Iranian opposition’s fight for democracy deserves support
For more than 40 years, the desire for democracy in Iran has been channeled by the organized resistance movement. That movement reached an early crescendo in 1981, with the first great uprising against the theocratic dictatorship. But proof of the opposition’s staying power came at great cost.
The street protests of June 20, 1981, were met with a brutal crackdown. Hundreds of activists were killed on the spot and thousands more were systematically executed in the ensuing months, as the regime struggled to exert real control over groups that had been growing more and more popular since Ruhollah Khomeini seized power in the wake of the 1979 revolution.
The number of Iranian political prisoners swelled in the aftermath of the 1981 uprising and, seven years later, a staggering 30,000 of them were killed. According to Amnesty International, the majority of the victims were targeted for their association with the main opposition group, Mujahedin-e Khalq. Over the course of the next two-and-a-half decades, the overall death toll would climb to about 120,000. Yet none of this has been sufficient to extinguish the people’s hopes for democracy or the activity, popular appeal and the organizational integrity of the resistance. Today, that 1981 movement is part of a broader coalition known as the National Council of Resistance of Iran (NCRI). The influence of the resistance was put on display this month in a video conference organized to commemorate the Day of Martyrs and Political Prisoners, which dates back to the 1981 uprising.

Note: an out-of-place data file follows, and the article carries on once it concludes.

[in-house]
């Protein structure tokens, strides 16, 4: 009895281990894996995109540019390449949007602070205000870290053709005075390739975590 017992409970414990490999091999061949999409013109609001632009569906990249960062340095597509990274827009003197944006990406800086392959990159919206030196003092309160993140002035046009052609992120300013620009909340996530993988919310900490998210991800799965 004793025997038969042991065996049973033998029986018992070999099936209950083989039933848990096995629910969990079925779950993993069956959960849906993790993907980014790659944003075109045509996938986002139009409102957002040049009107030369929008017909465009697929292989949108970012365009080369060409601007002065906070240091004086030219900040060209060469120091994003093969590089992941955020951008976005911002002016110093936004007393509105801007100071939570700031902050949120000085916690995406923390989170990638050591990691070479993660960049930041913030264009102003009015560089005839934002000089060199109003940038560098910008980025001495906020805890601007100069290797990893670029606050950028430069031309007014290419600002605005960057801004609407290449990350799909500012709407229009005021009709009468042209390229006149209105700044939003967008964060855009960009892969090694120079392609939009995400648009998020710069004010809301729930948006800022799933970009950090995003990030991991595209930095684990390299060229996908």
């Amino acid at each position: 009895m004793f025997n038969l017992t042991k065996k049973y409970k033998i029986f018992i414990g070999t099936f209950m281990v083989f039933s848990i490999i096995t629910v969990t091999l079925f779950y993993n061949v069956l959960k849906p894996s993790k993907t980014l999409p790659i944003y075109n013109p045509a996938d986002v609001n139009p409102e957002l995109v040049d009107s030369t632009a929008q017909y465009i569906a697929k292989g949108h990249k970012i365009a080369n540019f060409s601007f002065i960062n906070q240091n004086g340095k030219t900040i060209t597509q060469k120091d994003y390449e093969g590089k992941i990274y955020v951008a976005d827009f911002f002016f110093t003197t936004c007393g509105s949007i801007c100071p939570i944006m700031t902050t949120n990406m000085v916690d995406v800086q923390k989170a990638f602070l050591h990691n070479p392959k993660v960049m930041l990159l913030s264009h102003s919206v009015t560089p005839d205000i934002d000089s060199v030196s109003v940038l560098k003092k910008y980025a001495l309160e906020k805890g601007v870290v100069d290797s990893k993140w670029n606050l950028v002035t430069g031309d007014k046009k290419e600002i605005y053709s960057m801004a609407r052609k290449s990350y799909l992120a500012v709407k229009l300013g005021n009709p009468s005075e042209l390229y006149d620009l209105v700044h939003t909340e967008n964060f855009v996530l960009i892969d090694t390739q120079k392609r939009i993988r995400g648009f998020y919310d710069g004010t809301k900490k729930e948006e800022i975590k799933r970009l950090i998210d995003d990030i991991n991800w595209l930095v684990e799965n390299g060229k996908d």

The annual conference is significant because it recognizes June 20 as the anniversary of the beginning of a long and ongoing process of self-sacrifice for Iran’s pro-democracy activist movement.
Current and former legislators from the US, Britain, France, Spain and Germany all utilized this event as an opportunity to reaffirm their support for the Iranian opposition and to urge their own governments to do the same as a matter of official policy.
The Iranian resistance has continued to push for a reversal of the West’s appeasement policies throughout the last 40 years. It has made substantial inroads, as evidenced by the consistent American and European presence at its major events. But formal Western policies still lag behind individual policymakers’ sense of duty to the fight for human rights and democracy in Iran.
While the death toll has continued to mount, the international community has failed to exhibit the kind of support that would make Tehran think twice before instituting another crackdown. Fortunately, the resistance movement has remained strong and it shows no sign of going anywhere.
The West missed a vital opportunity last November, when the regime responded to nationwide protests with live ammunition, killing at least 1,500 people. This was a chilling reminder of the bloodlust that was obvious in Tehran as long ago as 1981, while the immediate aftermath was also a reminder of the activist community’s resilience. Inevitably, the public will take to the streets again in the near future to demand regime change. And, when that happens, all the democratic nations of the world should finally show their willingness to stand alongside these people and affirm their right to demand freedom and democratic governance in their homeland.